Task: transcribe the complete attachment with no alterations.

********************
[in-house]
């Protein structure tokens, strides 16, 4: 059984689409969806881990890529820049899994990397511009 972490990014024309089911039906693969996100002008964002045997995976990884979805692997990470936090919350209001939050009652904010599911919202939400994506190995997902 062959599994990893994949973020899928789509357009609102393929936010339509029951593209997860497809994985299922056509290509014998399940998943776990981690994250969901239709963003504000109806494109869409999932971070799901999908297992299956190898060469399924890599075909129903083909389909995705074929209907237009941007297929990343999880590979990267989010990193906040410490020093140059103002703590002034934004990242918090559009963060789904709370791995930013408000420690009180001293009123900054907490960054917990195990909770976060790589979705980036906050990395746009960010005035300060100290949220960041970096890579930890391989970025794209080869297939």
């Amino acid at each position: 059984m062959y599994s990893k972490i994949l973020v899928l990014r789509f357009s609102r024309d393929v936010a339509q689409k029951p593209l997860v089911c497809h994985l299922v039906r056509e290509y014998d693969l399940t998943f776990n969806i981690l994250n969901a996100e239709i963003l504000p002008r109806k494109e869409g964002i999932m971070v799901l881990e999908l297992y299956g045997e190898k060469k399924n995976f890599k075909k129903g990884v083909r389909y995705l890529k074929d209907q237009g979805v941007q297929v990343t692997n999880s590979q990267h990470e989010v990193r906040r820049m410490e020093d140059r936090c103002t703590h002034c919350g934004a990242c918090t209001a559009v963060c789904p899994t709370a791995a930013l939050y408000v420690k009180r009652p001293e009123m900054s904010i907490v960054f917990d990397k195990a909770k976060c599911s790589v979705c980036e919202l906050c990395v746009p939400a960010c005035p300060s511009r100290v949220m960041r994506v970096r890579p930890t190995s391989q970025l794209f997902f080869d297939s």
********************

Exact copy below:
[in-house]
């Protein structure tokens, strides 16, 4: 059984689409969806881990890529820049899994990397511009 972490990014024309089911039906693969996100002008964002045997995976990884979805692997990470936090919350209001939050009652904010599911919202939400994506190995997902 062959599994990893994949973020899928789509357009609102393929936010339509029951593209997860497809994985299922056509290509014998399940998943776990981690994250969901239709963003504000109806494109869409999932971070799901999908297992299956190898060469399924890599075909129903083909389909995705074929209907237009941007297929990343999880590979990267989010990193906040410490020093140059103002703590002034934004990242918090559009963060789904709370791995930013408000420690009180001293009123900054907490960054917990195990909770976060790589979705980036906050990395746009960010005035300060100290949220960041970096890579930890391989970025794209080869297939």
């Amino acid at each position: 059984m062959y599994s990893k972490i994949l973020v899928l990014r789509f357009s609102r024309d393929v936010a339509q689409k029951p593209l997860v089911c497809h994985l299922v039906r056509e290509y014998d693969l399940t998943f776990n969806i981690l994250n969901a996100e239709i963003l504000p002008r109806k494109e869409g964002i999932m971070v799901l881990e999908l297992y299956g045997e190898k060469k399924n995976f890599k075909k129903g990884v083909r389909y995705l890529k074929d209907q237009g979805v941007q297929v990343t692997n999880s590979q990267h990470e989010v990193r906040r820049m410490e020093d140059r936090c103002t703590h002034c919350g934004a990242c918090t209001a559009v963060c789904p899994t709370a791995a930013l939050y408000v420690k009180r009652p001293e009123m900054s904010i907490v960054f917990d990397k195990a909770k976060c599911s790589v979705c980036e919202l906050c990395v746009p939400a960010c005035p300060s511009r100290v949220m960041r994506v970096r890579p930890t190995s391989q970025l794209f997902f080869d297939s």